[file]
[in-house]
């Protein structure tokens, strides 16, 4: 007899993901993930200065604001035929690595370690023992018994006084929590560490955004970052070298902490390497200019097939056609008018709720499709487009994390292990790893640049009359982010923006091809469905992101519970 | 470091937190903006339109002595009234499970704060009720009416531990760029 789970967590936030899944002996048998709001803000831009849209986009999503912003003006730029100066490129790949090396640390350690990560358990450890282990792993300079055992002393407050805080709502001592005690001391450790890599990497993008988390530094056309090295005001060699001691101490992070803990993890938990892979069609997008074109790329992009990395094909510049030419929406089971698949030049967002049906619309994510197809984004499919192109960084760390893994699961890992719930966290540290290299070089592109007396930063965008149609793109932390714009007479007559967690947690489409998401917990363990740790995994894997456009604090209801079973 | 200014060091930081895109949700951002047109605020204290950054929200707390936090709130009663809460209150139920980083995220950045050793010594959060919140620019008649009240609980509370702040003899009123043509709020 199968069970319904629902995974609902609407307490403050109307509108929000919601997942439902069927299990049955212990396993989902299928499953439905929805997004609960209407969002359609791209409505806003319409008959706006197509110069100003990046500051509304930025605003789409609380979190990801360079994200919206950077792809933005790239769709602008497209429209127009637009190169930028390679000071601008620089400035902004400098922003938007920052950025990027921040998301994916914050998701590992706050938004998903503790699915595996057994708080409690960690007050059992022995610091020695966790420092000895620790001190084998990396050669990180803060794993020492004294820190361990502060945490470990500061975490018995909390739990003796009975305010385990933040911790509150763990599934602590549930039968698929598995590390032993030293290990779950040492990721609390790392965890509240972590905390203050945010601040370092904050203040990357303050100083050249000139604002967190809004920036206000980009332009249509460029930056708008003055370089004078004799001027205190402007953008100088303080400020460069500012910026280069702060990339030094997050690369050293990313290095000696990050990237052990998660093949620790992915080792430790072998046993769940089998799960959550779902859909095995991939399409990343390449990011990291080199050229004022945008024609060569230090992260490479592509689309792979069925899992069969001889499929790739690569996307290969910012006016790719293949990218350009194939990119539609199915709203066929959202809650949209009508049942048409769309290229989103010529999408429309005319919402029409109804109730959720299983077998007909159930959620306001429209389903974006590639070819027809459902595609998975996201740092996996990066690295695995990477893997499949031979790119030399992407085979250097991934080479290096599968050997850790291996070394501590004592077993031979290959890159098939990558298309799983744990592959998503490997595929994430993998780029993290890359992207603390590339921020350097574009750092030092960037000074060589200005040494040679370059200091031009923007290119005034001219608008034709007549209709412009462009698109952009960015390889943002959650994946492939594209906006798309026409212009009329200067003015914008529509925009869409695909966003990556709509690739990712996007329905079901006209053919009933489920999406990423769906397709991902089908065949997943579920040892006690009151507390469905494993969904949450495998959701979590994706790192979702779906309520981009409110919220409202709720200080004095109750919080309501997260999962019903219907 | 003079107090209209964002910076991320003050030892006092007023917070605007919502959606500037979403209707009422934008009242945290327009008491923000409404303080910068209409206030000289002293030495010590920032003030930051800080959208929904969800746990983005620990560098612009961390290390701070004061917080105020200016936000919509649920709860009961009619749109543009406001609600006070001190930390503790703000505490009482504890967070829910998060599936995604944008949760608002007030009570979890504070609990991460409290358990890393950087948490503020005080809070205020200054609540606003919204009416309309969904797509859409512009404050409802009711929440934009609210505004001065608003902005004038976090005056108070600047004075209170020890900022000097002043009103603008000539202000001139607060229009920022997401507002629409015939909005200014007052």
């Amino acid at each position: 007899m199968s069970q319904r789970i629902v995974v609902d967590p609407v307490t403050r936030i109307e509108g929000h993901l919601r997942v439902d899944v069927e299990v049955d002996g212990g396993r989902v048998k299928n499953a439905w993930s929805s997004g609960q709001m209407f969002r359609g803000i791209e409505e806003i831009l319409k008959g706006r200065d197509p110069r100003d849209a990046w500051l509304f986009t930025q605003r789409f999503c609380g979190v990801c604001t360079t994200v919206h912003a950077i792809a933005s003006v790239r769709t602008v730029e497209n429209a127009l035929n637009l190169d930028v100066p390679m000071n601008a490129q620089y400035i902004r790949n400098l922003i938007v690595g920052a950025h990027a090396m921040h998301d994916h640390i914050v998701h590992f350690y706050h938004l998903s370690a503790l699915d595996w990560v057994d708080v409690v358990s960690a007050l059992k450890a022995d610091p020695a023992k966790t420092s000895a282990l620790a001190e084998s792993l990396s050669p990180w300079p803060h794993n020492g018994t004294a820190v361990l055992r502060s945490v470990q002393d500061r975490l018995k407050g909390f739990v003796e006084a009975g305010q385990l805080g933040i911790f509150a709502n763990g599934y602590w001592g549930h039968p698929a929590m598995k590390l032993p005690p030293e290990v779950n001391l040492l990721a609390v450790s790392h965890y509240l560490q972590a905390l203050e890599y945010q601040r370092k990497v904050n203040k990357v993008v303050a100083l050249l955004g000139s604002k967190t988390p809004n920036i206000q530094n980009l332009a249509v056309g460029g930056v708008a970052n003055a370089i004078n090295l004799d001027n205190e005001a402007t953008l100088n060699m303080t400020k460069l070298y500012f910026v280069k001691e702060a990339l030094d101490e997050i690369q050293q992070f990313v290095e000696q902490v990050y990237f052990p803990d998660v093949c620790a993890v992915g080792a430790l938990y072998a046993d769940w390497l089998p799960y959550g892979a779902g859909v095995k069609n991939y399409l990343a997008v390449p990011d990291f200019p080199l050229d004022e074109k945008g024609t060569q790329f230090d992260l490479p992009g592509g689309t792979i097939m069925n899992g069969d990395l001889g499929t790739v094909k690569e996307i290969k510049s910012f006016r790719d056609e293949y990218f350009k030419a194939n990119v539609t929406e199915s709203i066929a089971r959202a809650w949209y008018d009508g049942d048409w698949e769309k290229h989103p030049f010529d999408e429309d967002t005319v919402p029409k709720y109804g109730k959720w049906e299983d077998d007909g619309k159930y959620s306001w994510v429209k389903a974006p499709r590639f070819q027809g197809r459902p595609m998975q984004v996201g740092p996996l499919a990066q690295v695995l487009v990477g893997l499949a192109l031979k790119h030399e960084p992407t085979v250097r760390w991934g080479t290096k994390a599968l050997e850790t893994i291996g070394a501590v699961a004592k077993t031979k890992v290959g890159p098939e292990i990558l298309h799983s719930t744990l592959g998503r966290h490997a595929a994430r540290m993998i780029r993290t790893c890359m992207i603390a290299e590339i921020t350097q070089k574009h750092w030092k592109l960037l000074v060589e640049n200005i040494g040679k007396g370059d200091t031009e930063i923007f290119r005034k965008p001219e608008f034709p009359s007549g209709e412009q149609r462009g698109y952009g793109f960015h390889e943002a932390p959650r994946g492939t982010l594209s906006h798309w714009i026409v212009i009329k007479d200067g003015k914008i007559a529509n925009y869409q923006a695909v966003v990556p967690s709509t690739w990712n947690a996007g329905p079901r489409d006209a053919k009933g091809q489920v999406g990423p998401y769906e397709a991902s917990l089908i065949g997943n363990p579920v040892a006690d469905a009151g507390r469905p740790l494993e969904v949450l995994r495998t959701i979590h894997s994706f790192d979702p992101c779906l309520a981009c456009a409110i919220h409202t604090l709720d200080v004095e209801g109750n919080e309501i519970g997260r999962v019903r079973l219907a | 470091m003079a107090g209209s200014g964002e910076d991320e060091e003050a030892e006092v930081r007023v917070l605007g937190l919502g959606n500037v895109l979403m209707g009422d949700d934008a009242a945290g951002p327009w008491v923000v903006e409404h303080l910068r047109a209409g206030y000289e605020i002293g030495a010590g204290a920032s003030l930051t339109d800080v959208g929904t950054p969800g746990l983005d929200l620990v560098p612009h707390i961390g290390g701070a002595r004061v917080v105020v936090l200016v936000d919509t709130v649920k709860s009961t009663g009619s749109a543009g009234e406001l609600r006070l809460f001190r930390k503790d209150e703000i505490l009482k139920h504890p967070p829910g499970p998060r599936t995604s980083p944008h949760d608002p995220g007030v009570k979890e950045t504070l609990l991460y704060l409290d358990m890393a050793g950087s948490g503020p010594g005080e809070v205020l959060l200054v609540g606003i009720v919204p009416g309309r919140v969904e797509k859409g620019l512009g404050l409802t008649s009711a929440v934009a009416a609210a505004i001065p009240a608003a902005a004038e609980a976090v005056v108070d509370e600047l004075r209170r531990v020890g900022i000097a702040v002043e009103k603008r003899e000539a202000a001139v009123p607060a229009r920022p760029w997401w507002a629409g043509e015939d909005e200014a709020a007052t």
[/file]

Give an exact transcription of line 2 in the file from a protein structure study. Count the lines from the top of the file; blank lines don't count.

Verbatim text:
């Protein structure tokens, strides 16, 4: 007899993901993930200065604001035929690595370690023992018994006084929590560490955004970052070298902490390497200019097939056609008018709720499709487009994390292990790893640049009359982010923006091809469905992101519970 | 470091937190903006339109002595009234499970704060009720009416531990760029 789970967590936030899944002996048998709001803000831009849209986009999503912003003006730029100066490129790949090396640390350690990560358990450890282990792993300079055992002393407050805080709502001592005690001391450790890599990497993008988390530094056309090295005001060699001691101490992070803990993890938990892979069609997008074109790329992009990395094909510049030419929406089971698949030049967002049906619309994510197809984004499919192109960084760390893994699961890992719930966290540290290299070089592109007396930063965008149609793109932390714009007479007559967690947690489409998401917990363990740790995994894997456009604090209801079973 | 200014060091930081895109949700951002047109605020204290950054929200707390936090709130009663809460209150139920980083995220950045050793010594959060919140620019008649009240609980509370702040003899009123043509709020 199968069970319904629902995974609902609407307490403050109307509108929000919601997942439902069927299990049955212990396993989902299928499953439905929805997004609960209407969002359609791209409505806003319409008959706006197509110069100003990046500051509304930025605003789409609380979190990801360079994200919206950077792809933005790239769709602008497209429209127009637009190169930028390679000071601008620089400035902004400098922003938007920052950025990027921040998301994916914050998701590992706050938004998903503790699915595996057994708080409690960690007050059992022995610091020695966790420092000895620790001190084998990396050669990180803060794993020492004294820190361990502060945490470990500061975490018995909390739990003796009975305010385990933040911790509150763990599934602590549930039968698929598995590390032993030293290990779950040492990721609390790392965890509240972590905390203050945010601040370092904050203040990357303050100083050249000139604002967190809004920036206000980009332009249509460029930056708008003055370089004078004799001027205190402007953008100088303080400020460069500012910026280069702060990339030094997050690369050293990313290095000696990050990237052990998660093949620790992915080792430790072998046993769940089998799960959550779902859909095995991939399409990343390449990011990291080199050229004022945008024609060569230090992260490479592509689309792979069925899992069969001889499929790739690569996307290969910012006016790719293949990218350009194939990119539609199915709203066929959202809650949209009508049942048409769309290229989103010529999408429309005319919402029409109804109730959720299983077998007909159930959620306001429209389903974006590639070819027809459902595609998975996201740092996996990066690295695995990477893997499949031979790119030399992407085979250097991934080479290096599968050997850790291996070394501590004592077993031979290959890159098939990558298309799983744990592959998503490997595929994430993998780029993290890359992207603390590339921020350097574009750092030092960037000074060589200005040494040679370059200091031009923007290119005034001219608008034709007549209709412009462009698109952009960015390889943002959650994946492939594209906006798309026409212009009329200067003015914008529509925009869409695909966003990556709509690739990712996007329905079901006209053919009933489920999406990423769906397709991902089908065949997943579920040892006690009151507390469905494993969904949450495998959701979590994706790192979702779906309520981009409110919220409202709720200080004095109750919080309501997260999962019903219907 | 003079107090209209964002910076991320003050030892006092007023917070605007919502959606500037979403209707009422934008009242945290327009008491923000409404303080910068209409206030000289002293030495010590920032003030930051800080959208929904969800746990983005620990560098612009961390290390701070004061917080105020200016936000919509649920709860009961009619749109543009406001609600006070001190930390503790703000505490009482504890967070829910998060599936995604944008949760608002007030009570979890504070609990991460409290358990890393950087948490503020005080809070205020200054609540606003919204009416309309969904797509859409512009404050409802009711929440934009609210505004001065608003902005004038976090005056108070600047004075209170020890900022000097002043009103603008000539202000001139607060229009920022997401507002629409015939909005200014007052």